PANNA: Stockholm Convention Ratifications Gain Momentum


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Stockholm Convention Ratifications Gain Momentum
November 1, 2002

The Stockholm Convention on Persistent Organic Pollutants (POPs) has now been ratified by 24 countries,* nearly half of the 50 ratifications needed to bring the treaty into effect. While the pace of ratification is slower than NGOs supporting the treaty had hoped, pressure and momentum is building as the list of ratifying countries grows.

The Convention, which was signed into existence in May 2001, calls for global elimination of POPs, a class of chemicals that are toxic, are easily transported across great distances, persist in the environment and concentrate as they move up the food chain. The treaty targets an initial 12 chemicals for phase out and lays out a process for adding new chemicals that meet agreed criteria for persistence, bioaccumulation and transportability (see PANUPs, June 8, 2001).

Seven of the countries which have ratified the Convention to date are in Europe, where several national governments are moving forward with treaty implementation before the Convention goes into effect. Finland, for example, passed legislation in August, 2002 banning the production, import and export of POPs or any goods treated with them (with the exception of laboratory research uses).

Seven countries in the Asia-Pacific region, two in Eastern Europe and five in Africa have now ratified the treaty. The United Arab Emirates is also on the list of ratifiers, and Canada was the first country to ratify following signature of the Convention.

On October 17, 2002, Mexico added its name to the ratification list, with 97 of 128 legislators in the Mexican Senate voting to support the treaty. This ratification was the result of an active advocacy campaign involving many non governmental organizations (NGOs) in Mexico, including the Red de Accion sobre Plaguicidas y Alternativas en Mexico (RAPAM - PAN Mexico) and Greenpeace Mexico. The groups pressed key Ministers to support the treaty, organized and published an open letter calling for ratification with more than 60 grassroots environmental and social justice groups signing on, and staged a public action outside the Senate on the one-year anniversary of the Stockholm Convention's signature. Mexico is the first Latin American nation to ratify the treaty.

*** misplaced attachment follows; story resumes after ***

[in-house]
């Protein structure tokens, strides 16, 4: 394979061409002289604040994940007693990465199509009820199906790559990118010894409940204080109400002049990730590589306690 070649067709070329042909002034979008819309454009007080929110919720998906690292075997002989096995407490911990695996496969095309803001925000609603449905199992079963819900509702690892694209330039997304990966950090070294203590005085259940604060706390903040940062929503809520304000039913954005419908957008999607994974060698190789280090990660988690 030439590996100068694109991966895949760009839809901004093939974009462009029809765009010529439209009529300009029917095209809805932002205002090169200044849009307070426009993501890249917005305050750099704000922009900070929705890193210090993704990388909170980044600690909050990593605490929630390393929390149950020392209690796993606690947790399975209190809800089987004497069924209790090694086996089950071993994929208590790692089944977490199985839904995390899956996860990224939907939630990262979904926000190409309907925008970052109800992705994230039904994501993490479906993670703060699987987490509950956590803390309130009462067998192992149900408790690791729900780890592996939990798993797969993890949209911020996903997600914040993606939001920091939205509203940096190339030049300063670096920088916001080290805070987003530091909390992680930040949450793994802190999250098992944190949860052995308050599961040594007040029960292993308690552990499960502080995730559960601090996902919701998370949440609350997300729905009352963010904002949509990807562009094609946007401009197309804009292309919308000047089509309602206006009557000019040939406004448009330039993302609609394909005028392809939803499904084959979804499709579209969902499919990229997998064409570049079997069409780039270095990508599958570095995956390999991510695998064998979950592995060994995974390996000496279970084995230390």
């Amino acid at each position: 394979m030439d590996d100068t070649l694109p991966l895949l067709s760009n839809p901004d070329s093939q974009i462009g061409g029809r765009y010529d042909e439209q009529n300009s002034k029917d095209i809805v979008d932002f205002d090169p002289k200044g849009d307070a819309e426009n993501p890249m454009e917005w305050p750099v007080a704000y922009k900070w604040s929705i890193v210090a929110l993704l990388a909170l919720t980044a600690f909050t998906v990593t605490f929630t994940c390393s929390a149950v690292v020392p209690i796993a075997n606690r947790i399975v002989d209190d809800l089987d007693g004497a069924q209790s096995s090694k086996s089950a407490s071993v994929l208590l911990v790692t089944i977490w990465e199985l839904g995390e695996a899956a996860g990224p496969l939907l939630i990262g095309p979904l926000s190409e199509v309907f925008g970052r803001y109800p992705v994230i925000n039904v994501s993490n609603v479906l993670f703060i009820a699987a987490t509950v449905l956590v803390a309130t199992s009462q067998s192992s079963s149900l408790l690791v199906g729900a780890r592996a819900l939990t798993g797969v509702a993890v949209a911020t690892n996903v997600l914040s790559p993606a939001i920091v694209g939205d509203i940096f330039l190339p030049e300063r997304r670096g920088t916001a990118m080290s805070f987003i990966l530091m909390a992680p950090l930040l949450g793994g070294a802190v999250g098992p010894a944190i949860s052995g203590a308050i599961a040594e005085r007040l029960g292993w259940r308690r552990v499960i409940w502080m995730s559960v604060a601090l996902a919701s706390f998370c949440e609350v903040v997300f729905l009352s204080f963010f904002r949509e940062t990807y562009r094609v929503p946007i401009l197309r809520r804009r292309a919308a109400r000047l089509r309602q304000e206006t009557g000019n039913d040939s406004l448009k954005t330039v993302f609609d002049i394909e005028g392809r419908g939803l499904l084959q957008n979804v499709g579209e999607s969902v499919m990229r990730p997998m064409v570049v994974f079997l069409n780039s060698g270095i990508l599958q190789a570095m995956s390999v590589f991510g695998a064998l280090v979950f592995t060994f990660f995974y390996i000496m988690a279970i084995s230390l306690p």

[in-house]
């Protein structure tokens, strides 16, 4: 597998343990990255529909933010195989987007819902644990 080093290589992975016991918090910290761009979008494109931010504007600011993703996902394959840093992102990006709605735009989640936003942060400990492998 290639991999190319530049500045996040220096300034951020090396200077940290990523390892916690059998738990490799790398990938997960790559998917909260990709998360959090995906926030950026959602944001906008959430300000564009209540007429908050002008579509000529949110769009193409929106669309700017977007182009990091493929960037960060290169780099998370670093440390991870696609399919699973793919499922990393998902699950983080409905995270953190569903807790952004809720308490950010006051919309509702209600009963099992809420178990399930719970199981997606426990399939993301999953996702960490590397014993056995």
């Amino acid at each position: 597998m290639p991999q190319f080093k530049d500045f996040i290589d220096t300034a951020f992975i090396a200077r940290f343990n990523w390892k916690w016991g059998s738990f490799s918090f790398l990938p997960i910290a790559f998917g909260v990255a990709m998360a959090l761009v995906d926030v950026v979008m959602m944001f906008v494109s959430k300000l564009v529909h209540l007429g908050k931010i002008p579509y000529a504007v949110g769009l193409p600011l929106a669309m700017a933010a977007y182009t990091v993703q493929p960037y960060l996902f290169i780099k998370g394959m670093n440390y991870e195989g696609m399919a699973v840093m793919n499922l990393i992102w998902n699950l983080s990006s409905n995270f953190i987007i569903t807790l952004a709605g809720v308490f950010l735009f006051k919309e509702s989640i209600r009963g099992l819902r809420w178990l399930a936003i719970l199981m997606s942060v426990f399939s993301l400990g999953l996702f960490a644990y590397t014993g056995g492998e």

In the United States, ratification efforts can move forward only after domestic "implementing legislation" is passed. Implementing legislation is currently being considered in the U.S. Senate, with a key point of contention being the process by which new chemicals will be targeted for elimination in the U.S. when they are added to the list for global elimination under the treaty. NGOs support a streamlined process closely linked to the international process. The Senate may move forward with implementing legislation and ratification by the end of this year or early in 2003.

PANNA joined partner groups around the world--many of them members of the International POPs Elimination Network--in challenging 50 countries to ratify the Stockholm Convention and companion toxics treaties by the World Summit on Sustainable Development (WSSD) held in Johannesburg in September 2002. While this goal was not reached (21 countries had ratified the Convention at that time), participating nations at the WSSD did include in their wide-ranging "Plan of Implementation" specific goals to promote the rapid ratification and implementation of both the Stockholm Convention and its important companion treaty, the Rotterdam Convention on Prior Informed Consent. The Rotterdam Convention was developed to reduce international trade of dangerous chemicals, and currently has 34 of 50 needed ratifications. The WSSD Plan also includes a renewed global commitment to phase out chemicals that harm human health and the environment, with a specific target date of 2020.

Rapid ratification of the Stockholm Convention continues to be the primary focus of the International POPs Elimination Network, which sponsored a high-profile International Day of Action earlier this year to mark the one-year anniversary of the treaty's signing (see PANUPs, May 22, 2002).

*Countries that have ratified the treaty: Austria, Botswana, Canada, Czech Republic, Democratic People's Republic of Korea, Fiji, Finland, Germany, Iceland, Japan, Lesotho, Liberia, Mexico, Nauru, The Netherlands, Norway, Rwanda, Saint Lucia, Samoa, Slovakia, South Africa, Sweden, United Arab Emirates, and Viet Nam.

Sources: Stockholm Convention on Persistent Organic Pollutants, http://www.pops.int/, Roterdam Convention on Prior Informed Consent, http://www.pic.int/, International POPs Elimination Network, http://www.ipen.org/, "Finland outlaws POPs ahead of EU schedule"
Environment Daily 1272, 26/08/02.

Contact: PANNA

PANUPS is a weekly email news service providing resource guides and reporting on pesticide issues that don't always get coverage by the mainstream media. It's produced by Pesticide Action Network North America, a non-profit and non-governmental organization working to advance sustainable alternatives to pesticides worldwide.

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